Here's a suitability test you might try: if you'd been killed in action on some lonely hillside by a 10-rupee jezail – would you, looking down, be happy to have Philip Hammond conducting your obsequies? Or would you prefer someone with just a flash of colour, warmth, common humanity? Someone who wouldn't refer to "the reconciliation and reintegration process" of getting a diverse, inclusive government in ungovernable Afghanistan.
For some reason, the Minister of Defence is usually a construction in grey. The colourful John Profumo, if you remember, was Minister of War. Liam Fox has been the only recent exception and that didn't end so well, except for Philip Hammond and his new PPS, Claire Perry, diva of the Pony Club.
What did we get? Mr Hammond showed us his ability to absorb a brief and inability to muster grace enough to praise his predecessor. Labour's Jim Murphy did that for the House, and with a certain wintry warmth from his Caledonian heights. What a decent fellow he is, so everyone says.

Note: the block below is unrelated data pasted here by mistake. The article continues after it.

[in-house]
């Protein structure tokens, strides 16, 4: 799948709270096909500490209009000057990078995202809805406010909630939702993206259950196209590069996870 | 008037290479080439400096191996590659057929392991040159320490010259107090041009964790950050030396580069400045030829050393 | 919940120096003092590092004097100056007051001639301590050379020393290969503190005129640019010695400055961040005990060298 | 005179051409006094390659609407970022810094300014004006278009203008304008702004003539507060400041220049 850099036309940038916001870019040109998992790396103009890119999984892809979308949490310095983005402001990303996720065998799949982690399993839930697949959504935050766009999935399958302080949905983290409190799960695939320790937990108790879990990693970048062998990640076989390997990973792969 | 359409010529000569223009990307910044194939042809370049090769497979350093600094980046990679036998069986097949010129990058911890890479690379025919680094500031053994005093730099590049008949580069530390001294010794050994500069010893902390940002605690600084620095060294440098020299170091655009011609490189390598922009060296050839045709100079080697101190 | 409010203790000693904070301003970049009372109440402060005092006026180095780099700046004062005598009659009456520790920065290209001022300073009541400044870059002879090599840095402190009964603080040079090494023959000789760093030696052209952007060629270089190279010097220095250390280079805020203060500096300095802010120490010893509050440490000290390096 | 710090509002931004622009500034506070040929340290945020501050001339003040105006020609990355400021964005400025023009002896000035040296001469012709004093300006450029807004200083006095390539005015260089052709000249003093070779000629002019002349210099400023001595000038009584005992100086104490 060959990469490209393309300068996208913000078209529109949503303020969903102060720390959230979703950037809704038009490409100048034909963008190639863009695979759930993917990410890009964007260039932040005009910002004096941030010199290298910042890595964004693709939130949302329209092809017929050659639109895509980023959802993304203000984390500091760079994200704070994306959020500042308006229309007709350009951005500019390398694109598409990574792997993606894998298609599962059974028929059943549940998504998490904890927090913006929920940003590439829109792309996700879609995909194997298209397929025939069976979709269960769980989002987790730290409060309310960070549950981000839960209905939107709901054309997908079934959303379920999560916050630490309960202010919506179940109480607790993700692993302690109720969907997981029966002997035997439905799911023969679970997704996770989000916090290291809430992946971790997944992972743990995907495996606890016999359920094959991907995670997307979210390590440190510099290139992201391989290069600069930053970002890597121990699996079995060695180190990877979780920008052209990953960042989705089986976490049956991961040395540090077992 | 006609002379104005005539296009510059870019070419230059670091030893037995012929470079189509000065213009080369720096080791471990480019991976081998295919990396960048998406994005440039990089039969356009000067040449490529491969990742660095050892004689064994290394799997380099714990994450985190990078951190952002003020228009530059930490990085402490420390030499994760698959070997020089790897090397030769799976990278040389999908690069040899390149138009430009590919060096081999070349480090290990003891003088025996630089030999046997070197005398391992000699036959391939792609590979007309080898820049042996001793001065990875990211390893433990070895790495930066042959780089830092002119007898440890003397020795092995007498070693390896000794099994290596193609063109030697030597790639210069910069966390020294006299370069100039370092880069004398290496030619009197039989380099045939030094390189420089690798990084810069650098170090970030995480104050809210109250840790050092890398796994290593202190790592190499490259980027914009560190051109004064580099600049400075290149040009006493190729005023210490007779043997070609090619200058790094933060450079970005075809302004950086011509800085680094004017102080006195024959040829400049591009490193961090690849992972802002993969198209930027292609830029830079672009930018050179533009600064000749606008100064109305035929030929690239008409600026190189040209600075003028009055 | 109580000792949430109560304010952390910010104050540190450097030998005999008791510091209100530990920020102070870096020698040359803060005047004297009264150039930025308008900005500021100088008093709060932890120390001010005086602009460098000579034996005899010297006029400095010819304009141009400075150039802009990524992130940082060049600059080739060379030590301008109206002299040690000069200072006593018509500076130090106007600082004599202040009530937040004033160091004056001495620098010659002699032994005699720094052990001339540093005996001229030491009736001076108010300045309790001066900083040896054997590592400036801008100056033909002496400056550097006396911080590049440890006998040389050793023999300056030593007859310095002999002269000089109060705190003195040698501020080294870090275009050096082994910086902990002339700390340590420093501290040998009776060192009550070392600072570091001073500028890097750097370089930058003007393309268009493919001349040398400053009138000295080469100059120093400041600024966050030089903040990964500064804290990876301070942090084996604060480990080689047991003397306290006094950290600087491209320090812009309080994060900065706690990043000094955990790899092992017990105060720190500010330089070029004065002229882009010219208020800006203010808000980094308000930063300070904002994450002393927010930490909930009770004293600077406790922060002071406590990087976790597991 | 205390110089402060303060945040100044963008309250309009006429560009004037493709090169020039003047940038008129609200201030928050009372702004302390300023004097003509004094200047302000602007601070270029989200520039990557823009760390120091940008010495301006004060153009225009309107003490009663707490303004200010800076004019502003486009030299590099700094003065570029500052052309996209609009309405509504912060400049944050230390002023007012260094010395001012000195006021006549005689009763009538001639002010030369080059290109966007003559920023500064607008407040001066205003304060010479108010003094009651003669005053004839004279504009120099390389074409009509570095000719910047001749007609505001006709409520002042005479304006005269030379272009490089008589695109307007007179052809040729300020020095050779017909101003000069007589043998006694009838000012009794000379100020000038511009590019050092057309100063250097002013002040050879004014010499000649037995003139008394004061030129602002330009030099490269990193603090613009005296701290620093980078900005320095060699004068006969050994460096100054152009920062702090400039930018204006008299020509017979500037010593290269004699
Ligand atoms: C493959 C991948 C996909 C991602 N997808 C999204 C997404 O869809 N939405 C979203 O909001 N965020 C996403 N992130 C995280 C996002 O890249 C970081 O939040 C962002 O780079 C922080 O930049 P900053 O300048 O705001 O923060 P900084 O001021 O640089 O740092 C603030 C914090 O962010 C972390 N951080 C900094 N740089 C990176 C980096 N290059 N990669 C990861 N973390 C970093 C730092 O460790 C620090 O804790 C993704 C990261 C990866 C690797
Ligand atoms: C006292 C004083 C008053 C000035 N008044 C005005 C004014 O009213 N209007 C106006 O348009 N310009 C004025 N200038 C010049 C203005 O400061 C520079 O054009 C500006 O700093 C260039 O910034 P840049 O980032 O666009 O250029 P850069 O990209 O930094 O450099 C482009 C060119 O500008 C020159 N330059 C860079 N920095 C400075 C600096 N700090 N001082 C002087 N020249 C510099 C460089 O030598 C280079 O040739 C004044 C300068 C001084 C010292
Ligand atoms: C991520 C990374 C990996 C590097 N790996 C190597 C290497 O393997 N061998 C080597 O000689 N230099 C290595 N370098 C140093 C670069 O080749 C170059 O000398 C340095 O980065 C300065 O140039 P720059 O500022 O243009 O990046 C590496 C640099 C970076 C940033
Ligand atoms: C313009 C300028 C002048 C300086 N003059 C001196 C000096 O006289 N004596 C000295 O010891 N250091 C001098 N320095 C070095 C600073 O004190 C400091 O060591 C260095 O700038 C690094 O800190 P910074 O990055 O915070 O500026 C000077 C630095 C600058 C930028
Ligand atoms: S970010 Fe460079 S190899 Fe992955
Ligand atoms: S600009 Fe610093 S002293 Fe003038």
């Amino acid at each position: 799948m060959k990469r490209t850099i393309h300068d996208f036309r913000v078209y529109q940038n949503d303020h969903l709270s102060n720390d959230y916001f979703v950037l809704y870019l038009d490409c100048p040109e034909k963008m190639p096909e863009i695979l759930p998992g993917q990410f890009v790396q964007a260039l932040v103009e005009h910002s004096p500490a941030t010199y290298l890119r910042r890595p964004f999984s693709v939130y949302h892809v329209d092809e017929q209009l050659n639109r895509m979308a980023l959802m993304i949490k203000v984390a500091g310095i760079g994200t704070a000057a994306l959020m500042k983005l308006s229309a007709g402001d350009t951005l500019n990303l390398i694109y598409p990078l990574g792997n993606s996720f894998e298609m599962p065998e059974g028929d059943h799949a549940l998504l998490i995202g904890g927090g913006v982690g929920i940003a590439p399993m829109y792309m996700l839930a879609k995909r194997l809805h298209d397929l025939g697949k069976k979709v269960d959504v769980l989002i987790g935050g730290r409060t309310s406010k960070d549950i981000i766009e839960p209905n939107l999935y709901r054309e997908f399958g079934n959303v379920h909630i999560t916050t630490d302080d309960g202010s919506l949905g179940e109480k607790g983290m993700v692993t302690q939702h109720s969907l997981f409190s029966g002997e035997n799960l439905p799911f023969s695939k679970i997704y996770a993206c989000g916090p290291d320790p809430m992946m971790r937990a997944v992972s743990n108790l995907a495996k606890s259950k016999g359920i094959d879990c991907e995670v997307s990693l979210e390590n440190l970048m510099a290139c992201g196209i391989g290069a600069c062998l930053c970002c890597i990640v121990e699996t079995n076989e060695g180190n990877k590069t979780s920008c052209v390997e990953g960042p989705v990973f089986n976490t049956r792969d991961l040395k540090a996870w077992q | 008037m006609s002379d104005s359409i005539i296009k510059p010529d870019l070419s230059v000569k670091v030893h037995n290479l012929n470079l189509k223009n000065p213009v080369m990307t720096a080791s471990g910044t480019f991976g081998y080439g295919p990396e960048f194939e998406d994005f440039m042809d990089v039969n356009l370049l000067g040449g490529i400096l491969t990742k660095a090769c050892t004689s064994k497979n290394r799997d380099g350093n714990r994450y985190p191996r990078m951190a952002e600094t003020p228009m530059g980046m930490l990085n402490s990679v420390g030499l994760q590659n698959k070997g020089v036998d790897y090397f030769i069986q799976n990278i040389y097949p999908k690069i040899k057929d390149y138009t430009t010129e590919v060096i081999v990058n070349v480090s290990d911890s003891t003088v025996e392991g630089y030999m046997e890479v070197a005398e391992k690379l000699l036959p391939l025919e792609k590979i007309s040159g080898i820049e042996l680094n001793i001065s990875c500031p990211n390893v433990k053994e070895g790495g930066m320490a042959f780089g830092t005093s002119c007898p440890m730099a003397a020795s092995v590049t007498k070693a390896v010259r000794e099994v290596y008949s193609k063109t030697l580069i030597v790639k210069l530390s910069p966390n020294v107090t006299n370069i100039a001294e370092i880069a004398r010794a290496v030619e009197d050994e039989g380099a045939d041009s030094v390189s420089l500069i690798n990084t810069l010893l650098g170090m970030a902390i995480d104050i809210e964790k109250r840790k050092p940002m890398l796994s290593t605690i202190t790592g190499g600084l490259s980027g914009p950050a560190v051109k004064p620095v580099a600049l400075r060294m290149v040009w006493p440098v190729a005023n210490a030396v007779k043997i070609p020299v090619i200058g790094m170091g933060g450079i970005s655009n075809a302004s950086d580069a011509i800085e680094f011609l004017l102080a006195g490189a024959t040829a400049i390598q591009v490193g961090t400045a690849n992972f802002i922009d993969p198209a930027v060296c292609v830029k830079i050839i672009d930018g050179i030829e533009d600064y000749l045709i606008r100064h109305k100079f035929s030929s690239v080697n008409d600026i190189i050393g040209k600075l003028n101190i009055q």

Hammond has been parachuted into hostile territory, judging by the expressions his team adopted. Gerald Howarth and Andrew Robathan – I'm sure they won't mind my saying – looked like toothless hags below a guillotine. Either must have felt himself better equipped to direct operations than this desk-driving, bean-counting, pen-pushing, paper-shuffling, rump-covering civilian. The back bench noted the minister's omission and they didn't like it. Bernard Jenkin thanked the Labour spokesman for his tribute and you could feel Hammond stinging from it. Good manners being the most painful tools in the Theatre of Cruelty we know as the House of Commons.
He made as good a job as anyone could spinning the old lines about leaving behind a strong and inclusive government and an Afghanised security service (which presumably means one that will tear the eyeballs out of enemies with hot pliers).
And we're going to recapitalise Afghanistan's central bank. I didn't realise we had enough camels.
Sir Peter Tapsell made the point with his usual elegance. "Historians of the future will record our 10-year involvement as the greatest fiasco since the two Afghan wars of the 19th century." When Hammond says "I think we know from history", he might be recommended a different history book.